Home Economics can be clarified by four dimensions or areas of practice:
• as an academic discipline to educate new scholars, to conduct research and to create new knowledge and ways of thinking for professionals and for society
• as an arena for everyday living in households, families and communities for developing human growth potential and human necessities or basic needs to be met
• as a curriculum area that facilitates students to discover and further develop their own resources and capabilities to be used in their personal life, by directing their professional decisions and actions or preparing them for life
• as a societal arena to influence and develop policy to advocate for individuals, families and communities to achieve empowerment and wellbeing, to utilise transformative practices, and to facilitate sustainable futures.
To be successful in these four dimensions of practice means that the profession is constantly evolving, and there will always be new ways of performing the profession. This is an important characteristic of the profession, linking with the twenty-first century requirement for all people to be ‘expert novices’, that is, good at learning new things, given that society is constantly and rapidly changing with new and emergent issues and challenges.
IFHE Position Statement
Essential Dimensions of Home Economics
The thread or essential ingredient that all subjects, courses of study and professionals identifying as home economists must exhibit has at least three essential dimensions:
• a focus on fundamental needs and practical concerns of individuals and family in everyday life and their importance both at the individual and near community levels, and also at societal and global levels so that wellbeing can be enhanced in an ever changing and ever challenging environment;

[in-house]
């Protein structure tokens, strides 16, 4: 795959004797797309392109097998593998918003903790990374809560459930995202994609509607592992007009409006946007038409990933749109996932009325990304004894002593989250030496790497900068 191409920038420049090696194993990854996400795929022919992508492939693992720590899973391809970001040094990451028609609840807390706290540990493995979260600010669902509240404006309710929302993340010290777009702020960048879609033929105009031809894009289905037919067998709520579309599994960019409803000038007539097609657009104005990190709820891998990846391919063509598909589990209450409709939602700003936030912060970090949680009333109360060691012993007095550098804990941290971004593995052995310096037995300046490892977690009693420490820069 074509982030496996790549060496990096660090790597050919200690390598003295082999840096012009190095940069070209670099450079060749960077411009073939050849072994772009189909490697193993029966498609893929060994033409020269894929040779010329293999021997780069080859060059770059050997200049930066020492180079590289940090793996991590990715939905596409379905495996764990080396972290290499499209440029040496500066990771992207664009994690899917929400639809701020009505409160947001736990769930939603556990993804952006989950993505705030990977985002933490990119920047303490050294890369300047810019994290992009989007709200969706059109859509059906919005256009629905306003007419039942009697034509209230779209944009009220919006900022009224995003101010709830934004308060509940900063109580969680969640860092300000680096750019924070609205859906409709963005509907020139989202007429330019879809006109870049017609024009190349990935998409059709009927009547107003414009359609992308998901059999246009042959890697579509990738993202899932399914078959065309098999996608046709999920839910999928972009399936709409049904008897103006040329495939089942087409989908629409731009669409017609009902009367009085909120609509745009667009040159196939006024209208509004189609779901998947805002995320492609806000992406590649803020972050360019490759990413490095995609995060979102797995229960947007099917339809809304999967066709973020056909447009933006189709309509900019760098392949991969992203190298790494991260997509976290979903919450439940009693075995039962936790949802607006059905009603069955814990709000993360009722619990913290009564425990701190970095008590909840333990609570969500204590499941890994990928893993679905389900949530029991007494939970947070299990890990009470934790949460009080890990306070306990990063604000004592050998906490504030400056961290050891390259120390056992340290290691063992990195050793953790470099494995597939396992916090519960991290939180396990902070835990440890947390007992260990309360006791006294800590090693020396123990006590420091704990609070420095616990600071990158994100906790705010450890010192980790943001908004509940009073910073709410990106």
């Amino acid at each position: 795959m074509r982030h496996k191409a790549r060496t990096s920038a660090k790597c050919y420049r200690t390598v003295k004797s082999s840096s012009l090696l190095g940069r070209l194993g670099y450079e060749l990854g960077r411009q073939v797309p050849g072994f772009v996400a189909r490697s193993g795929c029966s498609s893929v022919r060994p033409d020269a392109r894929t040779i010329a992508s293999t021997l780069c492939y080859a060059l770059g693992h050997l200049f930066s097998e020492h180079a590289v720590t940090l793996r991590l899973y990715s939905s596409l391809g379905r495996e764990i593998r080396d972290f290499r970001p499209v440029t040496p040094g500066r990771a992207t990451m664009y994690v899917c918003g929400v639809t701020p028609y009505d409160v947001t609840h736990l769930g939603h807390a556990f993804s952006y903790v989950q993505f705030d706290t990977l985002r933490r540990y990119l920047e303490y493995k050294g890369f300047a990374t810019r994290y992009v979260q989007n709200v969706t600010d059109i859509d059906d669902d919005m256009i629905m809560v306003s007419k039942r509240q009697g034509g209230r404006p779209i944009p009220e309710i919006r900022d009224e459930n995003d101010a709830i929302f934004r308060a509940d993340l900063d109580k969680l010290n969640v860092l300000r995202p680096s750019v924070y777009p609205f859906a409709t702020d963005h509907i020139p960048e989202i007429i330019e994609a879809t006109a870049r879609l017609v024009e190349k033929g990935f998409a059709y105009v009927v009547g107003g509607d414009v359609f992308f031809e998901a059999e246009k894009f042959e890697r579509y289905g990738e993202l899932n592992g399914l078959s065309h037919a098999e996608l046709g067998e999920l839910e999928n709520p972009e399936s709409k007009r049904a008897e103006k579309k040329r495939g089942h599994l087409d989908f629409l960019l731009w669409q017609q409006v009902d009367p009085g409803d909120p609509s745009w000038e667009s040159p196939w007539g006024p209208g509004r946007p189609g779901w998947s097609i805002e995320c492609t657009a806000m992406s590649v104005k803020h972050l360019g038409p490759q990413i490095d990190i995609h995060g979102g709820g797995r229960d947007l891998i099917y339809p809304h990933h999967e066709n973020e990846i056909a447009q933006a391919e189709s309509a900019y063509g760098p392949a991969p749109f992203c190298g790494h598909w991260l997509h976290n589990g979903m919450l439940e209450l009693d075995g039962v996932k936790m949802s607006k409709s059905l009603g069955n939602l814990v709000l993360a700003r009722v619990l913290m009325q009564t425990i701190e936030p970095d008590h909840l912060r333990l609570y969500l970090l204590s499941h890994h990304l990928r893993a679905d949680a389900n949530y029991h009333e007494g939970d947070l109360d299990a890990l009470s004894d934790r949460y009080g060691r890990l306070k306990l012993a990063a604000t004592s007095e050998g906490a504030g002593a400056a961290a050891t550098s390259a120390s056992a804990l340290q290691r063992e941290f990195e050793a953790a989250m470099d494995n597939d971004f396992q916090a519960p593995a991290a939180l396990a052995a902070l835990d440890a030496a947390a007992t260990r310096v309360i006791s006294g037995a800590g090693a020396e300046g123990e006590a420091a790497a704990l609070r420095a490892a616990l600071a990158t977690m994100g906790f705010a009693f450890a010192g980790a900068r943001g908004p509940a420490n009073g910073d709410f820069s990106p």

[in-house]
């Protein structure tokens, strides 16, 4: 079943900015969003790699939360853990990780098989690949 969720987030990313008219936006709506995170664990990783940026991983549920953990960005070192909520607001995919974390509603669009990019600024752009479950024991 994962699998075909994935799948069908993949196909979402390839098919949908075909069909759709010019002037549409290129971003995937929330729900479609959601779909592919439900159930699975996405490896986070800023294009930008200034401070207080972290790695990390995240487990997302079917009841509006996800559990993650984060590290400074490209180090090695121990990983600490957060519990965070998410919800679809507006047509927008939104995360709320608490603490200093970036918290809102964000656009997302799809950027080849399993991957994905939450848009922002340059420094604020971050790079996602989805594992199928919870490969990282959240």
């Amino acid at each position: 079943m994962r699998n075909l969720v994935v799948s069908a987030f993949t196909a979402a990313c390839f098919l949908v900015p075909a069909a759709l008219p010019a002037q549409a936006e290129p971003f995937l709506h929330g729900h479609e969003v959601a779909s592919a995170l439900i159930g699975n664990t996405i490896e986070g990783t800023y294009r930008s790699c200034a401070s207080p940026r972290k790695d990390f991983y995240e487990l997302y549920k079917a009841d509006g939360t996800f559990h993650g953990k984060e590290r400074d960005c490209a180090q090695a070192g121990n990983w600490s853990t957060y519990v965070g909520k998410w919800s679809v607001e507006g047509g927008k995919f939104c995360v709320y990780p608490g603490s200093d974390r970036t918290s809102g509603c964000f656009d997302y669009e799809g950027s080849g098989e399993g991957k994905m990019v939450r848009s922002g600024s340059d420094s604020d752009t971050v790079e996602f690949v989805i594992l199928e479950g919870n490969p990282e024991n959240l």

• the integration of knowledge, processes and practical skills from multiple disciplines synthesised through interdisciplinary and transdisciplinary inquiry and pertinent paradigms; AND
• demonstrated capacity to take critical/ transformative/ emancipatory action to enhance wellbeing and to advocate for individuals, families and communities at all levels and sectors of society.
• Ensuring the interplay of these dimensions of Home Economics is the basis upon which the profession can be sustained into the future. Because of these attributes, Home Economics is distinctively positioned to collaborate with other professionals.
The name ‘Home Economics’
The preferred name of the field of study and profession is ‘Home Economics’. Historical records of the Federation document the challenges various names, titles and terminology have posed for IFHE, including the complexity of translation. Internationally, the field of study has consistently retained the name Home Economics and is recognised both within and beyond the boundaries of the profession. The Federation is committed to re-branding and repositioning, not renaming the profession.
Impact of the profession
Home Economics is a vital profession currently enjoying renewed attention in the present era. Our contemporary world is characterised as one of unprecedented transition from industrial to knowledge-based culture and globalised economy, with all encompassing effects on society and culture. The information age is complex, diverse and unpredictable, yet has a strong commitment to retaining those elements of society that are valued, while looking ahead to the imperative of improving the world in which we all live such that sustainable development is possible. Herein lies the potential for Home Economics and the reason for renewed attention to the field of study, as this is the key imperative of the profession.